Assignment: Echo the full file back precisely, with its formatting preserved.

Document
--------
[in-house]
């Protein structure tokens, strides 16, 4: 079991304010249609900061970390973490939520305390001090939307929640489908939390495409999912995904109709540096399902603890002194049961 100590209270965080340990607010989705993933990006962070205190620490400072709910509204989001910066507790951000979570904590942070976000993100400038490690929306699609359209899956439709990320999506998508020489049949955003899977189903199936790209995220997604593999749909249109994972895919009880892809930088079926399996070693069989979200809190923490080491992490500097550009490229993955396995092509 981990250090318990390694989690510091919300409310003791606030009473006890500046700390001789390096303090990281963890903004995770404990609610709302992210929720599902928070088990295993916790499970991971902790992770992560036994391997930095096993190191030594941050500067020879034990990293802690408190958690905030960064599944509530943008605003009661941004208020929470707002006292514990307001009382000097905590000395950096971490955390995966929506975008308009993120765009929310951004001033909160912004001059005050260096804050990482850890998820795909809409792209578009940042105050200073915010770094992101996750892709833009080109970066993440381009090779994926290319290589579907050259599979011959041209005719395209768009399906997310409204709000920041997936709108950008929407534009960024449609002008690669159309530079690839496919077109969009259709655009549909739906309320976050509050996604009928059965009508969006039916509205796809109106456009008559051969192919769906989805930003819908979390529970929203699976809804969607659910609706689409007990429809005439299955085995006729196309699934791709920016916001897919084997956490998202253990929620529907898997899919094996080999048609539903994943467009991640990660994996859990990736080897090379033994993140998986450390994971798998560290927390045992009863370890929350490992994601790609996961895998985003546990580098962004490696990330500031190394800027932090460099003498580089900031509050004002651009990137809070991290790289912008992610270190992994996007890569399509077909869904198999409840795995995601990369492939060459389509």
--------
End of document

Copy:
[in-house]
């Protein structure tokens, strides 16, 4: 079991304010249609900061970390973490939520305390001090939307929640489908939390495409999912995904109709540096399902603890002194049961 100590209270965080340990607010989705993933990006962070205190620490400072709910509204989001910066507790951000979570904590942070976000993100400038490690929306699609359209899956439709990320999506998508020489049949955003899977189903199936790209995220997604593999749909249109994972895919009880892809930088079926399996070693069989979200809190923490080491992490500097550009490229993955396995092509 981990250090318990390694989690510091919300409310003791606030009473006890500046700390001789390096303090990281963890903004995770404990609610709302992210929720599902928070088990295993916790499970991971902790992770992560036994391997930095096993190191030594941050500067020879034990990293802690408190958690905030960064599944509530943008605003009661941004208020929470707002006292514990307001009382000097905590000395950096971490955390995966929506975008308009993120765009929310951004001033909160912004001059005050260096804050990482850890998820795909809409792209578009940042105050200073915010770094992101996750892709833009080109970066993440381009090779994926290319290589579907050259599979011959041209005719395209768009399906997310409204709000920041997936709108950008929407534009960024449609002008690669159309530079690839496919077109969009259709655009549909739906309320976050509050996604009928059965009508969006039916509205796809109106456009008559051969192919769906989805930003819908979390529970929203699976809804969607659910609706689409007990429809005439299955085995006729196309699934791709920016916001897919084997956490998202253990929620529907898997899919094996080999048609539903994943467009991640990660994996859990990736080897090379033994993140998986450390994971798998560290927390045992009863370890929350490992994601790609996961895998985003546990580098962004490696990330500031190394800027932090460099003498580089900031509050004002651009990137809070991290790289912008992610270190992994996007890569399509077909869904198999409840795995995601990369492939060459389509």